In his book Guns, Bullets and Gunfighting, Jim Cirillo made it clear why men who had distinguished themselves in shooting competition were prized by the legendary NYPD Stakeout Squad: they were already accustomed to shooting straight under pressure. The two men on that high-risk unit who won the most gunfights were Cirillo’s partner Bill Allard and Cirillo himself. Allard, who racked up the most shootout victories and never missed a shot he fired at a man in combat, explained the importance of competition experience when I interviewed him for the ProArms Podcast (downloadable to your computer or iTunes for free at http://ht.ly/fFdIO).
Allard, now retired, won a National Championship in conventional pistol shooting at Camp Perry, among his many titles. Cirillo shot mainly PPC during the time he was on the Stakeout Unit, but later became a big fan of IPSC, and had become a fan of IDPA as well before his untimely death in a traffic accident. Irrespective of which discipline they preferred, each had learned to make perfect shots under time limits “when the pressure was on.” Jim and I were on the same squad at the first Bianchi Cup match in 1979, and at one point in the tournament he told me he was feeling more pressure than he had in any of his gun battles. When I asked him why, he explained there had been a lot of time for the pressure to build at the match he knew was certain — and the fights happened so fast he was often able to run on auto pilot.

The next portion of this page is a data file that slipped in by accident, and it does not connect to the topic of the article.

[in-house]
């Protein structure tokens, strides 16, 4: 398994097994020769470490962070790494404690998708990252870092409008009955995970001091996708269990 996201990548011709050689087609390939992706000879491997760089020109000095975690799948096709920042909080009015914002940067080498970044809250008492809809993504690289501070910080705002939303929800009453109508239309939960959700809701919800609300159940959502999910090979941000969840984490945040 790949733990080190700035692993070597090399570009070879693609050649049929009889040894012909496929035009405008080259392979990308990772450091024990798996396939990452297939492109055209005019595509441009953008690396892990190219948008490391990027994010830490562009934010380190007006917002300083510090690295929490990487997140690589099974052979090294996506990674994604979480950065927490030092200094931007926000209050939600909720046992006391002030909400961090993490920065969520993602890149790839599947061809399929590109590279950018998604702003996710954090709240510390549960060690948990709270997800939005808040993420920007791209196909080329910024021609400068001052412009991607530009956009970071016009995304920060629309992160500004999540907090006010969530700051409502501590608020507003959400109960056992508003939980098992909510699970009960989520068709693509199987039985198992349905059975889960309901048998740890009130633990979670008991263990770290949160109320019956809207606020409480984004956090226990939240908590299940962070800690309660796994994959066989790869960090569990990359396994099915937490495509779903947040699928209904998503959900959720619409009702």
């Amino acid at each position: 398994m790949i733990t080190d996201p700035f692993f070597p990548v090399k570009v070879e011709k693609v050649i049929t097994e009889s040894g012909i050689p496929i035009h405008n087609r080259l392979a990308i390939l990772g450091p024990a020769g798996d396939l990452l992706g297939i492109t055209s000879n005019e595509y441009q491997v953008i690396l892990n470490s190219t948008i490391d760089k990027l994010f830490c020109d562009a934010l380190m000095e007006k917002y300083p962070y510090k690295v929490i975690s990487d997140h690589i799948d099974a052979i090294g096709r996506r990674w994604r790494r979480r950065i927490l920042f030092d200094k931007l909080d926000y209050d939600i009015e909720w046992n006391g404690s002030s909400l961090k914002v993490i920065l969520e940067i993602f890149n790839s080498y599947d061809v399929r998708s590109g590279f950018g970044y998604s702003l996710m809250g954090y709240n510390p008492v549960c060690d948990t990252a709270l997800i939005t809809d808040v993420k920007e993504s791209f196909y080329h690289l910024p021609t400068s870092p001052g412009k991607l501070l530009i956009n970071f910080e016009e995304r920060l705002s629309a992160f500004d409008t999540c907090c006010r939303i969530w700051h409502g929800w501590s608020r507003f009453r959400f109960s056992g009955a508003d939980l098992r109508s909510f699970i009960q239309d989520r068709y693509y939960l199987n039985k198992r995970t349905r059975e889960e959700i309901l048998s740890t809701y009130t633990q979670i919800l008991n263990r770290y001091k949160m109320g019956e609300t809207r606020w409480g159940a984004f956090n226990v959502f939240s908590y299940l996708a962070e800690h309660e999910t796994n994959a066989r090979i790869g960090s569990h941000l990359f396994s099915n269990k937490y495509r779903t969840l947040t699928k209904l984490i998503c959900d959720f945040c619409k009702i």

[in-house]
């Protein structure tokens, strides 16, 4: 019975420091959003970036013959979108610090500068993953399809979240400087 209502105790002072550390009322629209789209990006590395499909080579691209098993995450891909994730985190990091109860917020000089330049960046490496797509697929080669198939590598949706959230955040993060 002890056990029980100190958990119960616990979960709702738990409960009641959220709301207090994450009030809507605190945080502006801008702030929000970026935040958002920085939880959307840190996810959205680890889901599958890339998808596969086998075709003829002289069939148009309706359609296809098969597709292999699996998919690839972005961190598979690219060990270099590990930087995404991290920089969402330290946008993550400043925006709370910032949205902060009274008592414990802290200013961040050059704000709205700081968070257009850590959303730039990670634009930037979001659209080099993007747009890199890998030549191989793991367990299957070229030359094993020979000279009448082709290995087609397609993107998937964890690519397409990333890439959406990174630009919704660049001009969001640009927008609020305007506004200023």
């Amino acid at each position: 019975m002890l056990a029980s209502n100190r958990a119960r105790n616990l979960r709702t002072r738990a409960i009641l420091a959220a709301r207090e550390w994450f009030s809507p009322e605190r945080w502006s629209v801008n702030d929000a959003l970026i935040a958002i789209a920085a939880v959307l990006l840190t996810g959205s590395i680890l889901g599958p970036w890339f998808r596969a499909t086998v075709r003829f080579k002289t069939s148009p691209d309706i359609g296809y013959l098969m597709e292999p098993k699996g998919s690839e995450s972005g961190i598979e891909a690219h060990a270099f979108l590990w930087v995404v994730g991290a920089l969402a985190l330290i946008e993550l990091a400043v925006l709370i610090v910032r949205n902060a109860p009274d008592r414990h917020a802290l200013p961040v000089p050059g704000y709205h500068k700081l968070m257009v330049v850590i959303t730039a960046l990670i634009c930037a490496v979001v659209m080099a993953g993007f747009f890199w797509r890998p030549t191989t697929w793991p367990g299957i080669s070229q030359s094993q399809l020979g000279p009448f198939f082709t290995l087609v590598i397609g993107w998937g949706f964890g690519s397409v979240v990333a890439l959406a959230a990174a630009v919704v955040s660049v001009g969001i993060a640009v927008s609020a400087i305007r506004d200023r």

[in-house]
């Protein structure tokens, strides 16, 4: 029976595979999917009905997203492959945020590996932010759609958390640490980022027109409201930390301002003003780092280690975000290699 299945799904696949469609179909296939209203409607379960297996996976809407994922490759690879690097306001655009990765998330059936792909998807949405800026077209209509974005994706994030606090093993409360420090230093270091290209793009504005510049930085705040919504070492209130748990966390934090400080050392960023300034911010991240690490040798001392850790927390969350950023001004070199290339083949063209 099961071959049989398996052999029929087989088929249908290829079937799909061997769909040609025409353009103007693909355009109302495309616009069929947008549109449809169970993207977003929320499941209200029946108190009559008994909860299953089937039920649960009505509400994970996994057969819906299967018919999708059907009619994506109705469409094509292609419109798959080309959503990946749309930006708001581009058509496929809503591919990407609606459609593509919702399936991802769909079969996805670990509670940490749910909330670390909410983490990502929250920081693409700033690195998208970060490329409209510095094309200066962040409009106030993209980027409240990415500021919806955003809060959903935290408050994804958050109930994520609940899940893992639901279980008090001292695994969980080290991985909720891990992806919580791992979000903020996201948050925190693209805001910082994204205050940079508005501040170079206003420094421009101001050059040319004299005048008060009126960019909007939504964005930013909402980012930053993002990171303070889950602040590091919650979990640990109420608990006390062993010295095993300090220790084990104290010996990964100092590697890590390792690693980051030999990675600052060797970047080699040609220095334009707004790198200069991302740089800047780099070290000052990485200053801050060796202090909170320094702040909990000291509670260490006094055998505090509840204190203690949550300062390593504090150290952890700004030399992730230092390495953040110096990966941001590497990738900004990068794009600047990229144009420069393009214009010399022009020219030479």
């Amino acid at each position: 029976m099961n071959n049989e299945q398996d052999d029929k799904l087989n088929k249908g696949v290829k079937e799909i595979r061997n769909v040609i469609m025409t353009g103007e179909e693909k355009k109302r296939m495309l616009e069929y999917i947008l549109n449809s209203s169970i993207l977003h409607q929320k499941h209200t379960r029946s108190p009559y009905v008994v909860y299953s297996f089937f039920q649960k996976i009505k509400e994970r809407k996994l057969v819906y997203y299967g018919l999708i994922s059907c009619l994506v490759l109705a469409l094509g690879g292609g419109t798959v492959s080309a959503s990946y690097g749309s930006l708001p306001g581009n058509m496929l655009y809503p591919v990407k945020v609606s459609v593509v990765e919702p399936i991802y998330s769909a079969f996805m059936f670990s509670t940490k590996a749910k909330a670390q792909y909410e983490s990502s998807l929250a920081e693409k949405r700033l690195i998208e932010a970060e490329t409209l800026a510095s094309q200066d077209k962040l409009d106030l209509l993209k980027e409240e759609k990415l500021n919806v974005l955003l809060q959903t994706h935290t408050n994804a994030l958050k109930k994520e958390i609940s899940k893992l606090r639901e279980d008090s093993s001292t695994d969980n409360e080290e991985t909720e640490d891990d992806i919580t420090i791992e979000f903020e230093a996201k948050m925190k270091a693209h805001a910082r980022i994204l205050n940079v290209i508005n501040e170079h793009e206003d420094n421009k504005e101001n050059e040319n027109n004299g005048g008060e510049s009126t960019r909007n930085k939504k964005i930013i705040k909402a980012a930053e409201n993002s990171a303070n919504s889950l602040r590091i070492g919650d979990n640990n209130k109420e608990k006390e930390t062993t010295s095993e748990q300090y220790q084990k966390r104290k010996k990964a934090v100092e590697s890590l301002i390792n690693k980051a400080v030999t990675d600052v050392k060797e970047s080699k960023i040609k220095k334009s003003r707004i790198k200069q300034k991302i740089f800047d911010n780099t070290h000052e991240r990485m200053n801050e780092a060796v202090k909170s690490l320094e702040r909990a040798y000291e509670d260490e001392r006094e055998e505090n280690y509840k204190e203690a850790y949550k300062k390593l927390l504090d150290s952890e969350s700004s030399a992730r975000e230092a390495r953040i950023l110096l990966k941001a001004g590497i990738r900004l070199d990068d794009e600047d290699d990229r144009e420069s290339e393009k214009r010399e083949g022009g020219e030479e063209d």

In my book Combat Shooting With Massad Ayoob (F-W Publishing), I compared Cirillo with Wyatt Earp and Col. Charles Askins, Jr. and the gunfights he experienced during the Depression years with the Border Patrol, through his WWII combat time, up to the 1950s when he won his last known shootout. I had the privilege to know and be friends with Charlie and Jim. I only look old enough to have known Wyatt Earp.
Askins won hundreds of shooting medals over the years — all in bull’s-eye, “the only game in town” — insofar as pistol shooting, during his heyday. Most famously, he won the National Championship of the United States in the 1930s. The point is he also won many a shootout with armed men. The confidence he had earned with a gun in his hand at the “match wars” stood him in good stead during the real battles, both police and military. Shooting fast and straight under pressure had become second nature for him.
Earp told his biographer Stuart Lake he competed in the informal shooting matches in the cow-towns he policed, long before the epic series of shootouts that began near the OK Corral in Tombstone, Ariz. in 1881. Earp had made a point of picking the brains of gunfight survivors as soon as he pinned on his first badge, and testing his skill against others with his firearms was something he learned early could give him a leg up when fighting for his life.
By Massad Ayoob
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